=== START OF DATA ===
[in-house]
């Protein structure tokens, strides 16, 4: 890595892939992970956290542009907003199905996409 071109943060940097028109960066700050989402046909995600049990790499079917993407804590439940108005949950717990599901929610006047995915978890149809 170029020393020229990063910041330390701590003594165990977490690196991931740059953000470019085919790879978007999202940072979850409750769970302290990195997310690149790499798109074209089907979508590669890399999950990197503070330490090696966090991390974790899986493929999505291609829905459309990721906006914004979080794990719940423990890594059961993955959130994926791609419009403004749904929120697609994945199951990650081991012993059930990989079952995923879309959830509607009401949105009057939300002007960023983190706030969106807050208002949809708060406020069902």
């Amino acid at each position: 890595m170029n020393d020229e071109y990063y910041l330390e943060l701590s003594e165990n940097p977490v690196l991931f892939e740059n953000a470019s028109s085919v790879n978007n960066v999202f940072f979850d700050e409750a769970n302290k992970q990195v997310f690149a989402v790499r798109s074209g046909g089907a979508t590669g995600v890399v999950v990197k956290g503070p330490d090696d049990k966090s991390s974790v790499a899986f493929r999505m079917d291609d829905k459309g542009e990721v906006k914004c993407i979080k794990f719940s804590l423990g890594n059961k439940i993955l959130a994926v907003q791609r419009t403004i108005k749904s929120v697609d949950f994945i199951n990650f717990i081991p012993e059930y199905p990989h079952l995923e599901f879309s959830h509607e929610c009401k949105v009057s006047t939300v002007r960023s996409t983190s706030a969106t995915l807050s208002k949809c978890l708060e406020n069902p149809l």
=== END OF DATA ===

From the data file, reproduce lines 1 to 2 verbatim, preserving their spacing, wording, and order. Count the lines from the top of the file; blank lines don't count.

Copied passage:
[in-house]
């Protein structure tokens, strides 16, 4: 890595892939992970956290542009907003199905996409 071109943060940097028109960066700050989402046909995600049990790499079917993407804590439940108005949950717990599901929610006047995915978890149809 170029020393020229990063910041330390701590003594165990977490690196991931740059953000470019085919790879978007999202940072979850409750769970302290990195997310690149790499798109074209089907979508590669890399999950990197503070330490090696966090991390974790899986493929999505291609829905459309990721906006914004979080794990719940423990890594059961993955959130994926791609419009403004749904929120697609994945199951990650081991012993059930990989079952995923879309959830509607009401949105009057939300002007960023983190706030969106807050208002949809708060406020069902």